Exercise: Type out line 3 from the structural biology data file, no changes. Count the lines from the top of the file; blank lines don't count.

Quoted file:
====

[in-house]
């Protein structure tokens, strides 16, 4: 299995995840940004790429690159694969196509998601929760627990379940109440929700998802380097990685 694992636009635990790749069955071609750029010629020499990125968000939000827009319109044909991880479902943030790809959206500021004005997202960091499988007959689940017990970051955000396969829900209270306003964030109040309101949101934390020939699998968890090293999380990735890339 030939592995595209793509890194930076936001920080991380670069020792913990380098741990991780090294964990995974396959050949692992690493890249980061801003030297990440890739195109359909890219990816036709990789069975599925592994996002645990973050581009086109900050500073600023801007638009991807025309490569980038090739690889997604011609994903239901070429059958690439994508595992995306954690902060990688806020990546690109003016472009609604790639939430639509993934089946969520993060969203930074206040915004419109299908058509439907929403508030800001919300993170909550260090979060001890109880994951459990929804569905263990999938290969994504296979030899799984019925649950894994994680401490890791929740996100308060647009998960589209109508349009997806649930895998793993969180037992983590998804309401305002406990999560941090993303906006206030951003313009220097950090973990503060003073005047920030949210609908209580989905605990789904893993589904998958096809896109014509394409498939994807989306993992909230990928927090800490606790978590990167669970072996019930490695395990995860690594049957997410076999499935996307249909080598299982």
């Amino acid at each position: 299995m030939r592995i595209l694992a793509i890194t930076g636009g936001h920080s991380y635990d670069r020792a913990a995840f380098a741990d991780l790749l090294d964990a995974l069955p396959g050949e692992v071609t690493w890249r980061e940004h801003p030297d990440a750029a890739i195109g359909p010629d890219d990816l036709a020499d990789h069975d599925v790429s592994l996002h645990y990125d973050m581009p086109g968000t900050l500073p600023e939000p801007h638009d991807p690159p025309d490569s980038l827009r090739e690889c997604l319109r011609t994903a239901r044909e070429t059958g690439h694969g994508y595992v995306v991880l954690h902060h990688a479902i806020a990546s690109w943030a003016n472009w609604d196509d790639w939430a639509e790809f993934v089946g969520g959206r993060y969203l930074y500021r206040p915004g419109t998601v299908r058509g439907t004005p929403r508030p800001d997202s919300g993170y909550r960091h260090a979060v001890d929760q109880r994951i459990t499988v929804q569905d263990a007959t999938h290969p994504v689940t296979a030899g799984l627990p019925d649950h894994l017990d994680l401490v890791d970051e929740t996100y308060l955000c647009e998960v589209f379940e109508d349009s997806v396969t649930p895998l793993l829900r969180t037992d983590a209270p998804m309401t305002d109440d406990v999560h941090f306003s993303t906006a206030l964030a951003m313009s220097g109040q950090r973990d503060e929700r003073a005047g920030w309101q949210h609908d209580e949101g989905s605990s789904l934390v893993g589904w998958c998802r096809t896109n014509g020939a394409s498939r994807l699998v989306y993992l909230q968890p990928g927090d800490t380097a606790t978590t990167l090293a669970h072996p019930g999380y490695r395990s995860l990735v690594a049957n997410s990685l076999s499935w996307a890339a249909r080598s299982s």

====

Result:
């Amino acid at each position: 299995m030939r592995i595209l694992a793509i890194t930076g636009g936001h920080s991380y635990d670069r020792a913990a995840f380098a741990d991780l790749l090294d964990a995974l069955p396959g050949e692992v071609t690493w890249r980061e940004h801003p030297d990440a750029a890739i195109g359909p010629d890219d990816l036709a020499d990789h069975d599925v790429s592994l996002h645990y990125d973050m581009p086109g968000t900050l500073p600023e939000p801007h638009d991807p690159p025309d490569s980038l827009r090739e690889c997604l319109r011609t994903a239901r044909e070429t059958g690439h694969g994508y595992v995306v991880l954690h902060h990688a479902i806020a990546s690109w943030a003016n472009w609604d196509d790639w939430a639509e790809f993934v089946g969520g959206r993060y969203l930074y500021r206040p915004g419109t998601v299908r058509g439907t004005p929403r508030p800001d997202s919300g993170y909550r960091h260090a979060v001890d929760q109880r994951i459990t499988v929804q569905d263990a007959t999938h290969p994504v689940t296979a030899g799984l627990p019925d649950h894994l017990d994680l401490v890791d970051e929740t996100y308060l955000c647009e998960v589209f379940e109508d349009s997806v396969t649930p895998l793993l829900r969180t037992d983590a209270p998804m309401t305002d109440d406990v999560h941090f306003s993303t906006a206030l964030a951003m313009s220097g109040q950090r973990d503060e929700r003073a005047g920030w309101q949210h609908d209580e949101g989905s605990s789904l934390v893993g589904w998958c998802r096809t896109n014509g020939a394409s498939r994807l699998v989306y993992l909230q968890p990928g927090d800490t380097a606790t978590t990167l090293a669970h072996p019930g999380y490695r395990s995860l990735v690594a049957n997410s990685l076999s499935w996307a890339a249909r080598s299982s």